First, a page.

It’s big business, it’s a growing threat to our environment, and it’s illegal.
It is wildlife trafficking.
Latest estimates are that the illegal trade in wildlife is worth between US$ 50 billion and $150 billion a year and it is driving numerous species towards extinction, so we need to do all we can to stamp it out.
As many as 20,000 African elephants were poached for their ivory in 2013 alone, illegal hunting of rhinos for their horns is still rising, and it is estimated that one million pangolins have been killed for their scales and meat over the past decade.
But it is not just charismatic animals whose survival is threatened – birds, like the helmeted hornbill, reptiles, fish and amphibians, as well as fungi and plants, such as some orchid species, are also menaced by trafficking.
Global demand for many animals and plants and the products made from them has seen the illegal wildlife trade burgeon into a major form of organised crime that rivals trafficking in drugs, arms and people as a source of illicit profit.
The trade not only threatens wildlife; it undermines international security, damages rural communities by threatening their livelihoods, creates a degree of insecurity in the areas where poaching takes place that serves to arrest local investment and thus slow development and poverty reduction, robs us all of our natural heritage, and poses a risk to all of humanity by eroding the ecosystems and biodiversity on which we depend.
That’s why we wholeheartedly support the message from this year’s World Environment Day: zero tolerance for illegal wildlife trade.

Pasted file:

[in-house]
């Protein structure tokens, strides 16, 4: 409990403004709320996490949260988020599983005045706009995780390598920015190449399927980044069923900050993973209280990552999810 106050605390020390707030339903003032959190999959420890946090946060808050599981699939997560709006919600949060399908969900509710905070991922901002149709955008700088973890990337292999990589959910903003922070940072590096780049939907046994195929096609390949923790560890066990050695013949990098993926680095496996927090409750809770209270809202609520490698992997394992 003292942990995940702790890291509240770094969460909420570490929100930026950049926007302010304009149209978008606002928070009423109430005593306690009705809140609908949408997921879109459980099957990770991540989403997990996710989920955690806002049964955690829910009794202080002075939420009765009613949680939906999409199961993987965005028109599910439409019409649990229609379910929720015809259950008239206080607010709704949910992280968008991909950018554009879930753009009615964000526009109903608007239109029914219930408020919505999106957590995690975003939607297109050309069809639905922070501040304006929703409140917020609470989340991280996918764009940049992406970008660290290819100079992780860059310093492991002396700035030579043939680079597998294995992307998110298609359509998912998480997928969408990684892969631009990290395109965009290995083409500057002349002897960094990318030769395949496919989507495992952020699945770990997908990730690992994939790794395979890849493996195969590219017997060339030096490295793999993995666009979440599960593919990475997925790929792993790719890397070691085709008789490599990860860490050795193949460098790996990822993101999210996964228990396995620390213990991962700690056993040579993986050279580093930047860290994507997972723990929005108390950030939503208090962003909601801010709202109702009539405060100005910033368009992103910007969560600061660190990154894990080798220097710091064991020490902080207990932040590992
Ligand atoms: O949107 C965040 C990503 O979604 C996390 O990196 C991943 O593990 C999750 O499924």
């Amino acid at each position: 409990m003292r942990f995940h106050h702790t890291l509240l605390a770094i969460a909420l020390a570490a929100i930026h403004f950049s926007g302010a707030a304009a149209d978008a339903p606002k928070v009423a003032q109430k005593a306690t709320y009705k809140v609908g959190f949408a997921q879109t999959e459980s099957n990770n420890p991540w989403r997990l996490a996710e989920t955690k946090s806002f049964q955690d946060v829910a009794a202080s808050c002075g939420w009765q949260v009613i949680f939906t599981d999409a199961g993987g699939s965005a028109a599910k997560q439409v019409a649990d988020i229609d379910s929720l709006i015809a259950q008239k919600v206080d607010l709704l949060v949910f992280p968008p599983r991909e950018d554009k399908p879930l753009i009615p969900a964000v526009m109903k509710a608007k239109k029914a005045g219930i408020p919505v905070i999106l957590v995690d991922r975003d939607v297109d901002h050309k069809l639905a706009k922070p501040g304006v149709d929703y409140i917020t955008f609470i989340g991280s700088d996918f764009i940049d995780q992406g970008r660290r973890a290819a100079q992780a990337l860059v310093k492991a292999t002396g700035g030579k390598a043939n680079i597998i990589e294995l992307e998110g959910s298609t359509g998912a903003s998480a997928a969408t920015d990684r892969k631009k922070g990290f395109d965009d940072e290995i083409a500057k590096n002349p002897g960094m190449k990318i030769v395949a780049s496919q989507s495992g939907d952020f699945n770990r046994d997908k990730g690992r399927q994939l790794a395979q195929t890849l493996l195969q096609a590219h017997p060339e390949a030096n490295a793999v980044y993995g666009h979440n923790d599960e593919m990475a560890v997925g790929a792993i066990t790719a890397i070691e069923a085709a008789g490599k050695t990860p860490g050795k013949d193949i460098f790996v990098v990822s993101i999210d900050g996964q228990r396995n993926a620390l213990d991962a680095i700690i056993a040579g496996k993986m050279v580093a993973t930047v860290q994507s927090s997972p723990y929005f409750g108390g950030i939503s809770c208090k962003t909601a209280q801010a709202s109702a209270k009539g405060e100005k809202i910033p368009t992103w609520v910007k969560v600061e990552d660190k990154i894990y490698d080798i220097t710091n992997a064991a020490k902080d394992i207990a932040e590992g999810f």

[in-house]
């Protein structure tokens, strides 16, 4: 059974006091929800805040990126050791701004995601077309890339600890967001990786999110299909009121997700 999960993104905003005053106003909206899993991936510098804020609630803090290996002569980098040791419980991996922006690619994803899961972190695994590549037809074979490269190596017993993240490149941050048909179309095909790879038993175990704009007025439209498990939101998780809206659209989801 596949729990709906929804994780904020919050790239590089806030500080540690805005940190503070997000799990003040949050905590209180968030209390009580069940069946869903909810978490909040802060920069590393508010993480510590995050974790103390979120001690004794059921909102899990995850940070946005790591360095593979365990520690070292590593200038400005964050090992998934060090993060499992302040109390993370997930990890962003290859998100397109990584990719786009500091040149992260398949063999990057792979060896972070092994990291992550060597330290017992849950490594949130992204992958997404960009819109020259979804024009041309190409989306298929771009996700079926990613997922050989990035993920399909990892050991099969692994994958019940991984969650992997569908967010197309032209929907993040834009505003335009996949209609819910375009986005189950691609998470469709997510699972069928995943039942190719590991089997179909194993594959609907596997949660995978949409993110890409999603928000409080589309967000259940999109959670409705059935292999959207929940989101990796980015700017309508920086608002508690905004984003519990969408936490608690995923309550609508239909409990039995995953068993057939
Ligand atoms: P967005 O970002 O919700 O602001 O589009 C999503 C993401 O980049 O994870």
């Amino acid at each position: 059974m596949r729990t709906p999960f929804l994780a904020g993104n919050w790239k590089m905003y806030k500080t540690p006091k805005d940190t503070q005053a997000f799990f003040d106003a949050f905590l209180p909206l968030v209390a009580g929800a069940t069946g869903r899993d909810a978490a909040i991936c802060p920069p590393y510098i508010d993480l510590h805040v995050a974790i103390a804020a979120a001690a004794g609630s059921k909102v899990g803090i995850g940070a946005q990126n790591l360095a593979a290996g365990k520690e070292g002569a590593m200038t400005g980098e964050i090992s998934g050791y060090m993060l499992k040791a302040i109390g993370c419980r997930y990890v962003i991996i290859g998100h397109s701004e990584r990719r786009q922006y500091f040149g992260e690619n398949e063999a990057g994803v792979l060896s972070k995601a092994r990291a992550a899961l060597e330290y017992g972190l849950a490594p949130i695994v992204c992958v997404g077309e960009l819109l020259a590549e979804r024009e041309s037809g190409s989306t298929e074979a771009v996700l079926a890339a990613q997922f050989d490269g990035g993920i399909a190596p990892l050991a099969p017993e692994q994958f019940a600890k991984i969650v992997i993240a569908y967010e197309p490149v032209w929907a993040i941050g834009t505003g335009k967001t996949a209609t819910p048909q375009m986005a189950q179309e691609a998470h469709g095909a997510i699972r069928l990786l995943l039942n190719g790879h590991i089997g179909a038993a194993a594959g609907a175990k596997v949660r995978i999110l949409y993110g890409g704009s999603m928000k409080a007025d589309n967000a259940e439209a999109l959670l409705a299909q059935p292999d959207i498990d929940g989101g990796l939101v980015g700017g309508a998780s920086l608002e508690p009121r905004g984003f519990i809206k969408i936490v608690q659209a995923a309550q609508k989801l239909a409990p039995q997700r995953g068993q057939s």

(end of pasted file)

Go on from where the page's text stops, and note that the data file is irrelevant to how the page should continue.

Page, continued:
IUCN also welcomes the recent report from the United Nations Office on Drugs and Crime which offers solutions to closing loopholes in international efforts to fight trafficking, by calling on all governments to pass national laws banning possession of wildlife and timber illegally harvested in other countries.
IUCN has been in forefront of efforts to combat this form of organised crime by, for instance, organising international summits to agree measures to protect African elephants and Asian rhinos. IUCN is a partner in United for Wildlife and also provides information on trafficking to the Convention on International Trade in Endangered Species of Wild Fauna and Flora, CITES, as well as advising the World Bank’s Global Wildlife Program which funds anti-poaching efforts.
At the IUCN World Conservation Congress 2016 in Hawai‘i this September, we will be highlighting wildlife trafficking in one of six high-level dialogues and numerous other sessions where we will be coming up with measures we can all take to end it.
These need to go beyond new legislation and stronger law enforcement to reducing demand from end consumers through behaviour change programmes, including education about where the products they are buying come from, as well as including local communities in anti-poaching efforts.
This year’s World Environment Day encourages us all to celebrate the species under threat from the poachers and traffickers and inspires us to take action, together and as individuals, to make sure this form of organised crime – and not the wildlife it preys on – is eradicated.